“There is no better than adversity. Every defeat, every heartbreak, every loss, contains its own seed, its own lesson on how to improve your performance next time". 

I won't tell you that playing through the Dark Souls series will make you a stronger, better person. I can't make that promise. Nor can I tell you how to process your own life experiences. It's not in my interest to dictate how you should live or feel. What I can tell you is that I've spent a lot of time with this series and in that window I've developed and added a lot of utility to how I mediate my life. Navigating my own personal adversity has become its own monumental quest, and there are days when it feels like I am being crushed by a giant ball of skeletons. But with that, I am learning how to turn defeat into something positive.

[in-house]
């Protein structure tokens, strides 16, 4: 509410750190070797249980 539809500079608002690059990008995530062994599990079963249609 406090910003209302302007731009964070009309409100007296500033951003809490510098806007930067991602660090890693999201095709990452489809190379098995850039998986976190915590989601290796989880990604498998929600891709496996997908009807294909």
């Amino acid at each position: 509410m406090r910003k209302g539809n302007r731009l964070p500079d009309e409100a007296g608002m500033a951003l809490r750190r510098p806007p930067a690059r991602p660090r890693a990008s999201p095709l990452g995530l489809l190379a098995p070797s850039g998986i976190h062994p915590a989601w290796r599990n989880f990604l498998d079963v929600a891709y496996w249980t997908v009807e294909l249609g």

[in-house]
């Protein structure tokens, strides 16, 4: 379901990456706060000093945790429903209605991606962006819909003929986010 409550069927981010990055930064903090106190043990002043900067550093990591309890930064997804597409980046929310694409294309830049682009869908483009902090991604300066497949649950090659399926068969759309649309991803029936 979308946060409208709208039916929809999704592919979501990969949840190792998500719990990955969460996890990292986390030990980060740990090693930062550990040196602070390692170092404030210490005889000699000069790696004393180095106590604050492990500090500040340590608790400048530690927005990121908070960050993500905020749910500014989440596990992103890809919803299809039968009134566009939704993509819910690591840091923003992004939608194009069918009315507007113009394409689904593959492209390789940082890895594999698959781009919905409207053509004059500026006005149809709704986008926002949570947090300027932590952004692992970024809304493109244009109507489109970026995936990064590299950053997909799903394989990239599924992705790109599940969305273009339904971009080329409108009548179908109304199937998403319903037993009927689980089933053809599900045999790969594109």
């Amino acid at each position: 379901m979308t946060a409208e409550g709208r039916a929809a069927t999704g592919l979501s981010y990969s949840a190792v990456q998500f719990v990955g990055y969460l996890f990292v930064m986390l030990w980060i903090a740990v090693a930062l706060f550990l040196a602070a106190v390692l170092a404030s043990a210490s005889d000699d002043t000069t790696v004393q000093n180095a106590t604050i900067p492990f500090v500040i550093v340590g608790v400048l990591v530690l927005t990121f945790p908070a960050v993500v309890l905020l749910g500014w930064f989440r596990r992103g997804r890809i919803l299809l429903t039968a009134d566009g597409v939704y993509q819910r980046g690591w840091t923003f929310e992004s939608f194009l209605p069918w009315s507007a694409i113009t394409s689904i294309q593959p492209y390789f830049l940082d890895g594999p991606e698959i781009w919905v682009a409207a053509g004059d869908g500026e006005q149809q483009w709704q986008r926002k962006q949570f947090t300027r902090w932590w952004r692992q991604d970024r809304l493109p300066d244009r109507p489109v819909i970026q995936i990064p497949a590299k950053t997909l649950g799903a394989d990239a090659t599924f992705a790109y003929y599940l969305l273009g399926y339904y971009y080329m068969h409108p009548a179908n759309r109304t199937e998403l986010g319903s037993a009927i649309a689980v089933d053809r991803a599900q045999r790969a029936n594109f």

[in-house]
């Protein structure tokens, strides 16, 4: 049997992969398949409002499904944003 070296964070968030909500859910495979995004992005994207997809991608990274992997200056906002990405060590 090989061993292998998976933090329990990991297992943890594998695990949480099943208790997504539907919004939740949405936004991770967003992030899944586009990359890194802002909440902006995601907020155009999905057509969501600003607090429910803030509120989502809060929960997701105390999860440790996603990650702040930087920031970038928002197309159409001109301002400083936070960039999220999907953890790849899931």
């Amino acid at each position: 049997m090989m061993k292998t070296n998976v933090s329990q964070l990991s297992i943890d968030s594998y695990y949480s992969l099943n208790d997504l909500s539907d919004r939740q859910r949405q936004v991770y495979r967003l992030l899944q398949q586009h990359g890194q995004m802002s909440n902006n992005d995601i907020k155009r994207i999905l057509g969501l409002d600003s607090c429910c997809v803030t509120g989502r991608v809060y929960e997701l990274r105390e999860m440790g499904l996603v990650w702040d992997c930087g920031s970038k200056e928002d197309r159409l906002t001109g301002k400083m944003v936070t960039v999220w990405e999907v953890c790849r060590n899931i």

As I am playing through the last and supposedly final iteration in the series I wonder how much I feel about the game was an intentional choice by Hidetaki Miyazaki, and whether or not that even matters to begin with. Still, I am loathe to not give thanks in some way or another, so I will leave this article with a toast from one of the game's more stalwart characters.

From me to you, Miyazaki-San. 

"To your valour, my sword, and our victory together. Long may the Sun shine!"